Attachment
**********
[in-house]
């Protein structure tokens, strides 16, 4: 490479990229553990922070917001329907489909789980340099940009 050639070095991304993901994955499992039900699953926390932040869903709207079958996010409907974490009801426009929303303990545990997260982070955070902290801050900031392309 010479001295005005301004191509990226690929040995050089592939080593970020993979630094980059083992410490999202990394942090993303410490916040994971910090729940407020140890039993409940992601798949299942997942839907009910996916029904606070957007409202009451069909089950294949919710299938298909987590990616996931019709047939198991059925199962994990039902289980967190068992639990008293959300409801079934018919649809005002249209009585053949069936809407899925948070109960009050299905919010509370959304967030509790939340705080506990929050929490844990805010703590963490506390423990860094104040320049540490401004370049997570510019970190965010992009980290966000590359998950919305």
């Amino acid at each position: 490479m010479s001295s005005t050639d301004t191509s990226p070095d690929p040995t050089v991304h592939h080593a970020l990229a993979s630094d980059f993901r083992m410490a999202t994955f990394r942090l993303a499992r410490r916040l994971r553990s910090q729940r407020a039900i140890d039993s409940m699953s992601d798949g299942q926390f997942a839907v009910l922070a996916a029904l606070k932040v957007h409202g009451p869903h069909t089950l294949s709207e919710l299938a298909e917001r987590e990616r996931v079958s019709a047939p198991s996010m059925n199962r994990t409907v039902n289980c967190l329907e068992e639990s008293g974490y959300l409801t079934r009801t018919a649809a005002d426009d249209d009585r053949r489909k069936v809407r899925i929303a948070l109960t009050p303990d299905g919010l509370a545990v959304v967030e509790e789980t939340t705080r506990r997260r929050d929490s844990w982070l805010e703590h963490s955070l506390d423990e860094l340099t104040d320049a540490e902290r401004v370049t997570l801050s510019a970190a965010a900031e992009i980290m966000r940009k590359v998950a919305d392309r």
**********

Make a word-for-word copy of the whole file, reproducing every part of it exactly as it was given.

[in-house]
């Protein structure tokens, strides 16, 4: 490479990229553990922070917001329907489909789980340099940009 050639070095991304993901994955499992039900699953926390932040869903709207079958996010409907974490009801426009929303303990545990997260982070955070902290801050900031392309 010479001295005005301004191509990226690929040995050089592939080593970020993979630094980059083992410490999202990394942090993303410490916040994971910090729940407020140890039993409940992601798949299942997942839907009910996916029904606070957007409202009451069909089950294949919710299938298909987590990616996931019709047939198991059925199962994990039902289980967190068992639990008293959300409801079934018919649809005002249209009585053949069936809407899925948070109960009050299905919010509370959304967030509790939340705080506990929050929490844990805010703590963490506390423990860094104040320049540490401004370049997570510019970190965010992009980290966000590359998950919305």
């Amino acid at each position: 490479m010479s001295s005005t050639d301004t191509s990226p070095d690929p040995t050089v991304h592939h080593a970020l990229a993979s630094d980059f993901r083992m410490a999202t994955f990394r942090l993303a499992r410490r916040l994971r553990s910090q729940r407020a039900i140890d039993s409940m699953s992601d798949g299942q926390f997942a839907v009910l922070a996916a029904l606070k932040v957007h409202g009451p869903h069909t089950l294949s709207e919710l299938a298909e917001r987590e990616r996931v079958s019709a047939p198991s996010m059925n199962r994990t409907v039902n289980c967190l329907e068992e639990s008293g974490y959300l409801t079934r009801t018919a649809a005002d426009d249209d009585r053949r489909k069936v809407r899925i929303a948070l109960t009050p303990d299905g919010l509370a545990v959304v967030e509790e789980t939340t705080r506990r997260r929050d929490s844990w982070l805010e703590h963490s955070l506390d423990e860094l340099t104040d320049a540490e902290r401004v370049t997570l801050s510019a970190a965010a900031e992009i980290m966000r940009k590359v998950a919305d392309r």